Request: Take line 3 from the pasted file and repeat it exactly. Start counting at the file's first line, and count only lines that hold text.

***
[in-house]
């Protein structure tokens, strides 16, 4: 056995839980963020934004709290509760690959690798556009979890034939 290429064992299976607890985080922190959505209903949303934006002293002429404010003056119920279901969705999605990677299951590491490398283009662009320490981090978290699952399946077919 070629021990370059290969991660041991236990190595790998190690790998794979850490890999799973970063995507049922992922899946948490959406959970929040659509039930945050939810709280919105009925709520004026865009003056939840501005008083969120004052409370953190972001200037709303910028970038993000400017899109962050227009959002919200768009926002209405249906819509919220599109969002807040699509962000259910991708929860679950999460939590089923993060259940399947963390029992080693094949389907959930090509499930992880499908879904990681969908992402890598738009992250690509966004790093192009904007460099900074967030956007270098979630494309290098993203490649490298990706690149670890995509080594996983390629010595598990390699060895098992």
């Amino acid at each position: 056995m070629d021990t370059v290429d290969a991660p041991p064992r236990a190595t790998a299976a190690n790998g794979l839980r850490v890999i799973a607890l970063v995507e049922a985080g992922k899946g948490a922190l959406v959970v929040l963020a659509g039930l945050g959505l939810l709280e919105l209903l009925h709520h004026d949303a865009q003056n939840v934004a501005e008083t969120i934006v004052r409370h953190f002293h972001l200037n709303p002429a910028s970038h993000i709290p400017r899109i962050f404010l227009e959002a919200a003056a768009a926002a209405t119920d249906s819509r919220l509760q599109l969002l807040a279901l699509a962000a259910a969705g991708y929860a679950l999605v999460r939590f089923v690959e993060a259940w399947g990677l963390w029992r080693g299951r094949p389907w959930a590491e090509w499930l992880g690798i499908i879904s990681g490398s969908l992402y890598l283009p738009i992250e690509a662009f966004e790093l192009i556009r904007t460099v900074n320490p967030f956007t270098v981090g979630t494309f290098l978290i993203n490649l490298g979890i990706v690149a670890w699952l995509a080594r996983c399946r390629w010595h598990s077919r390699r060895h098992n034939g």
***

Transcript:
């Amino acid at each position: 056995m070629d021990t370059v290429d290969a991660p041991p064992r236990a190595t790998a299976a190690n790998g794979l839980r850490v890999i799973a607890l970063v995507e049922a985080g992922k899946g948490a922190l959406v959970v929040l963020a659509g039930l945050g959505l939810l709280e919105l209903l009925h709520h004026d949303a865009q003056n939840v934004a501005e008083t969120i934006v004052r409370h953190f002293h972001l200037n709303p002429a910028s970038h993000i709290p400017r899109i962050f404010l227009e959002a919200a003056a768009a926002a209405t119920d249906s819509r919220l509760q599109l969002l807040a279901l699509a962000a259910a969705g991708y929860a679950l999605v999460r939590f089923v690959e993060a259940w399947g990677l963390w029992r080693g299951r094949p389907w959930a590491e090509w499930l992880g690798i499908i879904s990681g490398s969908l992402y890598l283009p738009i992250e690509a662009f966004e790093l192009i556009r904007t460099v900074n320490p967030f956007t270098v981090g979630t494309f290098l978290i993203n490649l490298g979890i990706v690149a670890w699952l995509a080594r996983c399946r390629w010595h598990s077919r390699r060895h098992n034939g």